Fur Trade Stories   Teaching Tips
  En Français
  Identity, Culture
& Communities
  The Land: People
& Places
  Historical Connections
  Power & Authority
  Economics & Resources

Search the entire site
Search this time
period only
Fur Trade Stories Timeline
  From 1600 to 1867
Home >> From 1600 to 1867 >> The Land: People & Places >> Articles/Diaries/Ephemera/Journals

Many Canadian places and regions have a historical significance which can be traced back to the fur trade and the Métis Nation. Geography also exerted its influence on how fur trade operations were built.

Image 1 | Image 2 | Image 3
Author: Joseph James Hargrave
Title: Red River
Publisher: John Lovell, Montréal
Year Published: 1871, First Printing
Copyright Holder: Expired; please credit publisher as John Lovell.
  -19- JJ Hargrave: Buffalo Hunt

Joseph James Hargrave (1841-1894) was the eldest son of HBC Chief Trader James Hargrave and his wife Letitia. Educated in Scotland, Joseph James returned to Rupert's Land in 1861 as an apprentice clerk in the HBC, and served as secretary to his uncle, William MacTavish, Governor of Assiniboia and of Rupert's Land. In 1869, he began writing weekly articles for the Montreal Herald about the Northwest and the anticipated transfer of Rupert's Land to Canada.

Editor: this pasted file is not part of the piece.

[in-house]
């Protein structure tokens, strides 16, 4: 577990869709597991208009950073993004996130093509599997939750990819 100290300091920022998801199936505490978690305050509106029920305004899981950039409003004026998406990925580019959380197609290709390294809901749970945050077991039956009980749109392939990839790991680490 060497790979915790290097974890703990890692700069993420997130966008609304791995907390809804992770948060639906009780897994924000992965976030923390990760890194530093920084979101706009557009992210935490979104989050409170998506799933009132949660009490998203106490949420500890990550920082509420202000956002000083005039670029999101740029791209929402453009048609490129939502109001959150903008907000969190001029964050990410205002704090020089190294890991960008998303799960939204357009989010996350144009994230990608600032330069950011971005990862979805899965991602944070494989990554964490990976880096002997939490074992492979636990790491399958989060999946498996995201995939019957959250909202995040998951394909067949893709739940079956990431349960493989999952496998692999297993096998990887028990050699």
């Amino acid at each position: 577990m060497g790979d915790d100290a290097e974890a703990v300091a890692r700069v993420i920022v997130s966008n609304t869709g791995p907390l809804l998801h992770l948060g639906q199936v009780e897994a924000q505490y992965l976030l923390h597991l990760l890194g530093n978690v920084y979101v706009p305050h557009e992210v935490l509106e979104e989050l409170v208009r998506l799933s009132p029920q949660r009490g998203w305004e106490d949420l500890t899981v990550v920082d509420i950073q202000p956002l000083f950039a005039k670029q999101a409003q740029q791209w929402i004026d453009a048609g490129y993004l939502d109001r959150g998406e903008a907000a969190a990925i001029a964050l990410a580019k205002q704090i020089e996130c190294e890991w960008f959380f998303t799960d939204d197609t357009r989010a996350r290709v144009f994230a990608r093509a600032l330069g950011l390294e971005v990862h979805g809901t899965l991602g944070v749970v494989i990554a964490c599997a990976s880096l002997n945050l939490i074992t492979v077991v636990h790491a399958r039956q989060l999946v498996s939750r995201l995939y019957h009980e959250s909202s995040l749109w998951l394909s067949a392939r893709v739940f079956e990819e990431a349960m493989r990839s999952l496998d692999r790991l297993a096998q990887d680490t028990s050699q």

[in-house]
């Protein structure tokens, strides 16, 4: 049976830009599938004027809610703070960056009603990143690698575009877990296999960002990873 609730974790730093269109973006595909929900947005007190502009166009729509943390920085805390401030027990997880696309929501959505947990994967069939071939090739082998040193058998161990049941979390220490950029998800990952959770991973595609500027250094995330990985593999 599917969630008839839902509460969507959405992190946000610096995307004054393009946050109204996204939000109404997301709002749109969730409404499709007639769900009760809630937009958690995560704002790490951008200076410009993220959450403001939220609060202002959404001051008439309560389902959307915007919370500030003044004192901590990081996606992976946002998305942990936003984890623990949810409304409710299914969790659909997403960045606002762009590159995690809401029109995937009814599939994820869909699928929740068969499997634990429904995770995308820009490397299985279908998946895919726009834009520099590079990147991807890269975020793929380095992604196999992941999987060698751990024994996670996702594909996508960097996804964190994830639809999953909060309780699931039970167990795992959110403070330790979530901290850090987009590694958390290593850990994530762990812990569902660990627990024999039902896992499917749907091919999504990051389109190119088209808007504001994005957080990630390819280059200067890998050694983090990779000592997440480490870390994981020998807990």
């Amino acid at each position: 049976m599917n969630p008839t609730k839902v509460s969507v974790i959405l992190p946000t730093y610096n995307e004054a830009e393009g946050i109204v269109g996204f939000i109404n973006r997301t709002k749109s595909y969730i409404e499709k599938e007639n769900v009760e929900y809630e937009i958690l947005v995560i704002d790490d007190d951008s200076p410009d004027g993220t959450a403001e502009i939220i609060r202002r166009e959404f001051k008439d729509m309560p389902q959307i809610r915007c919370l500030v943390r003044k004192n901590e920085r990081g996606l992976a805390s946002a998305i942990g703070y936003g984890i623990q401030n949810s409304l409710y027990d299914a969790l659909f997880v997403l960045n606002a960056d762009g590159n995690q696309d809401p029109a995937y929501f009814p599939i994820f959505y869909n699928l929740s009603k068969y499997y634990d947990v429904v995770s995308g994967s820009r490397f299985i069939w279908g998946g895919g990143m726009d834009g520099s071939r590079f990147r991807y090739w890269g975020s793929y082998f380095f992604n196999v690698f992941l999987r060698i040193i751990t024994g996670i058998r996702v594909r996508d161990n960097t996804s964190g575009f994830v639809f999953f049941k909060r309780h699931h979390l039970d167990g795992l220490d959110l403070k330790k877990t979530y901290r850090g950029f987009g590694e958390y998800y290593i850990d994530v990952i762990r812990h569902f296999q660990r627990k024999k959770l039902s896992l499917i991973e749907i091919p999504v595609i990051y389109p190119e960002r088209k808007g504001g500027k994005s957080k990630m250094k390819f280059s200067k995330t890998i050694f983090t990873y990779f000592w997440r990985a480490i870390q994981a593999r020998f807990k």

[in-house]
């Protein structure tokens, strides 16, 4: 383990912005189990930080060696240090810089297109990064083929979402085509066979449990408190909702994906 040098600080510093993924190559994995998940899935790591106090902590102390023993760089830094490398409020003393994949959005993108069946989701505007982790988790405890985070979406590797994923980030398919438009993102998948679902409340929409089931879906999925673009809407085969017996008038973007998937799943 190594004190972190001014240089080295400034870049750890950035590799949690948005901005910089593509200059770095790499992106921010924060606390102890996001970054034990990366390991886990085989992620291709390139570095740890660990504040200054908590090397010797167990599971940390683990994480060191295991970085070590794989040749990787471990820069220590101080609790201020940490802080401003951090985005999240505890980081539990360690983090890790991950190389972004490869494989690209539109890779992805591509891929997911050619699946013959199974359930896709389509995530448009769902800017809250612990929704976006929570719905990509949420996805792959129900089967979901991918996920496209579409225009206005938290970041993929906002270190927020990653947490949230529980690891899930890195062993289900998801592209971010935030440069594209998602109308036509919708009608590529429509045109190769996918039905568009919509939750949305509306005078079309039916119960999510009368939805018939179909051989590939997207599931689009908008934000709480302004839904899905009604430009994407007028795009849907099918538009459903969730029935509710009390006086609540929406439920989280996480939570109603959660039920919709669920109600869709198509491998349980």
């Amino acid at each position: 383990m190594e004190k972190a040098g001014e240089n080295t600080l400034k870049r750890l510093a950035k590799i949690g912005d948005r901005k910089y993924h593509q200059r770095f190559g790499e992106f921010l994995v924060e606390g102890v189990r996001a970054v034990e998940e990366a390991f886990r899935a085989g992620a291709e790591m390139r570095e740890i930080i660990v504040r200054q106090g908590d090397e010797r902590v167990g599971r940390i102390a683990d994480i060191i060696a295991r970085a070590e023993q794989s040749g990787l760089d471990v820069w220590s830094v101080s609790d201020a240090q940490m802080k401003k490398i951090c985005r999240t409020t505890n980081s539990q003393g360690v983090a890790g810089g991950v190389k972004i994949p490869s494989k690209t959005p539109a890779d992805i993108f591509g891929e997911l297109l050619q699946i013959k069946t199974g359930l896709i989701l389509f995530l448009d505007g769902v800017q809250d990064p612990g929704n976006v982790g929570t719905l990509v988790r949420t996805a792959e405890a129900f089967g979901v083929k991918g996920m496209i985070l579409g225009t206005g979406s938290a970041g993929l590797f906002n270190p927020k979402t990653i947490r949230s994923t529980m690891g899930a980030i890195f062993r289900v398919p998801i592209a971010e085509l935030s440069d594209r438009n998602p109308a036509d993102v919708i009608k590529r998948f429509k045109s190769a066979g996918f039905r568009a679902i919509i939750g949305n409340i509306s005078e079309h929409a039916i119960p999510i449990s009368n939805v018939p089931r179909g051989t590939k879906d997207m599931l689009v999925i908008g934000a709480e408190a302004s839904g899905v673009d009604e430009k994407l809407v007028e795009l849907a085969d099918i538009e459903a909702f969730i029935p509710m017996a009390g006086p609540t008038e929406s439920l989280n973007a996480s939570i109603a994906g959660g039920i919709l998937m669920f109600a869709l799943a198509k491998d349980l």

His 1871 book, Red River, is regarded as the best history of Red River written in the 19th century. It is both a history and personal observation of the economic, social, political and religious life of Red River, and argues that the settlement and its institutions owed their existence to the vitality of the fur trade. p168-70, 2nd pgh: "Conspicuous in importance... (to the end of 1st pgh on p170)... muzzle loaders."

"Conspicuous in importance amongst the annual events in the colony are the journeys made to the Plains by the Buffalo hunters at different periods of the year. The parties belonging to the summer hunt start about the beginning of June, and remain on the Plains until the beginning of August. They then return for a short time to the settlement for the purpose of trading their pemmican and dried meat.

The autumn hunters start during the month of August, and remain on the prairie until the end of October, or early in November, when they usually return bringing the fresh or “green meat,” preserved at that late season by the extreme cold. Those hunters, of whom there are many who remain on the Plains during the whole winter, employ themselves in trapping the fur-bearing animals, and hunting the buffalo for their robes.